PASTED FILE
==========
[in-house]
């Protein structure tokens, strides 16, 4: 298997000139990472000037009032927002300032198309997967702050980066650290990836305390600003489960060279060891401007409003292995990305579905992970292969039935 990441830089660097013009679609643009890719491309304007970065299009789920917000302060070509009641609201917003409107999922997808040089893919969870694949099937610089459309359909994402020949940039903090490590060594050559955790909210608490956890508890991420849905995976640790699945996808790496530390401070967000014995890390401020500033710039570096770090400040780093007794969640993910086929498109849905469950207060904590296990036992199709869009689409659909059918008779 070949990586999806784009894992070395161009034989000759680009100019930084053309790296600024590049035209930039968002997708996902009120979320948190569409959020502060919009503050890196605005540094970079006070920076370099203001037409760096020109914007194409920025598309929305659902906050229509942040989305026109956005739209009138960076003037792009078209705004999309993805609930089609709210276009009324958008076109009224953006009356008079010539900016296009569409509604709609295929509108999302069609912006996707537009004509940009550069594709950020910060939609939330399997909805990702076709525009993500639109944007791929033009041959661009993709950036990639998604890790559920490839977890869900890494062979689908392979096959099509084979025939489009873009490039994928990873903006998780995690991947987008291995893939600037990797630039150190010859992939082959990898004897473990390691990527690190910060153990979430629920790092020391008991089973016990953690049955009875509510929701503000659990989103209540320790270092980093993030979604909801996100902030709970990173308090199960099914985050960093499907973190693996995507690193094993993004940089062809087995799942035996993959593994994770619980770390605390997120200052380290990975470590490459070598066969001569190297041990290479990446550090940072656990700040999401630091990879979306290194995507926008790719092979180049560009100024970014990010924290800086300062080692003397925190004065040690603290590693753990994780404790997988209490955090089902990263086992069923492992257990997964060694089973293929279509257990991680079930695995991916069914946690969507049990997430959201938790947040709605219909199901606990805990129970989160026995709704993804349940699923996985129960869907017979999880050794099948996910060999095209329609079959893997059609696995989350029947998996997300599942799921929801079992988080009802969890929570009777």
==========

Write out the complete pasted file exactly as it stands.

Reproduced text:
[in-house]
């Protein structure tokens, strides 16, 4: 298997000139990472000037009032927002300032198309997967702050980066650290990836305390600003489960060279060891401007409003292995990305579905992970292969039935 990441830089660097013009679609643009890719491309304007970065299009789920917000302060070509009641609201917003409107999922997808040089893919969870694949099937610089459309359909994402020949940039903090490590060594050559955790909210608490956890508890991420849905995976640790699945996808790496530390401070967000014995890390401020500033710039570096770090400040780093007794969640993910086929498109849905469950207060904590296990036992199709869009689409659909059918008779 070949990586999806784009894992070395161009034989000759680009100019930084053309790296600024590049035209930039968002997708996902009120979320948190569409959020502060919009503050890196605005540094970079006070920076370099203001037409760096020109914007194409920025598309929305659902906050229509942040989305026109956005739209009138960076003037792009078209705004999309993805609930089609709210276009009324958008076109009224953006009356008079010539900016296009569409509604709609295929509108999302069609912006996707537009004509940009550069594709950020910060939609939330399997909805990702076709525009993500639109944007791929033009041959661009993709950036990639998604890790559920490839977890869900890494062979689908392979096959099509084979025939489009873009490039994928990873903006998780995690991947987008291995893939600037990797630039150190010859992939082959990898004897473990390691990527690190910060153990979430629920790092020391008991089973016990953690049955009875509510929701503000659990989103209540320790270092980093993030979604909801996100902030709970990173308090199960099914985050960093499907973190693996995507690193094993993004940089062809087995799942035996993959593994994770619980770390605390997120200052380290990975470590490459070598066969001569190297041990290479990446550090940072656990700040999401630091990879979306290194995507926008790719092979180049560009100024970014990010924290800086300062080692003397925190004065040690603290590693753990994780404790997988209490955090089902990263086992069923492992257990997964060694089973293929279509257990991680079930695995991916069914946690969507049990997430959201938790947040709605219909199901606990805990129970989160026995709704993804349940699923996985129960869907017979999880050794099948996910060999095209329609079959893997059609696995989350029947998996997300599942799921929801079992988080009802969890929570009777």